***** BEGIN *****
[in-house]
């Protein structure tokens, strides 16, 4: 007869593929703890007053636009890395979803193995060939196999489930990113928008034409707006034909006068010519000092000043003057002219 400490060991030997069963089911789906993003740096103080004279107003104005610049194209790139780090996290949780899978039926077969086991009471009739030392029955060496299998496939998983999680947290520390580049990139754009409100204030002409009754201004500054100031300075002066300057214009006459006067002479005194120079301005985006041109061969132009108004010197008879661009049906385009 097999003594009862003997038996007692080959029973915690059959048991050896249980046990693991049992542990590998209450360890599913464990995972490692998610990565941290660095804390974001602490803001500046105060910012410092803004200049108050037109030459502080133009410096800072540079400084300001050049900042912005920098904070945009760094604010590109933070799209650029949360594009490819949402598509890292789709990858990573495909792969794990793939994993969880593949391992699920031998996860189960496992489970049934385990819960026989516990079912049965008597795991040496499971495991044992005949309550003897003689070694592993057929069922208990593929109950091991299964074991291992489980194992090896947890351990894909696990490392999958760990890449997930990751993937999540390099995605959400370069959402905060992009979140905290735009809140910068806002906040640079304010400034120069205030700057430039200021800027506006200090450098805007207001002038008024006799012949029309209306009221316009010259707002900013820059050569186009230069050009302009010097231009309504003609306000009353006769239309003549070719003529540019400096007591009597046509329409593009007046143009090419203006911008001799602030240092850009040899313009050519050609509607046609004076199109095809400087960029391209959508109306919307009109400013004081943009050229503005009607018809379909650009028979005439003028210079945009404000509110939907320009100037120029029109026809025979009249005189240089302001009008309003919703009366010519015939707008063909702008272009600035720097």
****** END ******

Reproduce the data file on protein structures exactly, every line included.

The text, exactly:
[in-house]
């Protein structure tokens, strides 16, 4: 007869593929703890007053636009890395979803193995060939196999489930990113928008034409707006034909006068010519000092000043003057002219 400490060991030997069963089911789906993003740096103080004279107003104005610049194209790139780090996290949780899978039926077969086991009471009739030392029955060496299998496939998983999680947290520390580049990139754009409100204030002409009754201004500054100031300075002066300057214009006459006067002479005194120079301005985006041109061969132009108004010197008879661009049906385009 097999003594009862003997038996007692080959029973915690059959048991050896249980046990693991049992542990590998209450360890599913464990995972490692998610990565941290660095804390974001602490803001500046105060910012410092803004200049108050037109030459502080133009410096800072540079400084300001050049900042912005920098904070945009760094604010590109933070799209650029949360594009490819949402598509890292789709990858990573495909792969794990793939994993969880593949391992699920031998996860189960496992489970049934385990819960026989516990079912049965008597795991040496499971495991044992005949309550003897003689070694592993057929069922208990593929109950091991299964074991291992489980194992090896947890351990894909696990490392999958760990890449997930990751993937999540390099995605959400370069959402905060992009979140905290735009809140910068806002906040640079304010400034120069205030700057430039200021800027506006200090450098805007207001002038008024006799012949029309209306009221316009010259707002900013820059050569186009230069050009302009010097231009309504003609306000009353006769239309003549070719003529540019400096007591009597046509329409593009007046143009090419203006911008001799602030240092850009040899313009050519050609509607046609004076199109095809400087960029391209959508109306919307009109400013004081943009050229503005009607018809379909650009028979005439003028210079945009404000509110939907320009100037120029029109026809025979009249005189240089302001009008309003919703009366010519015939707008063909702008272009600035720097």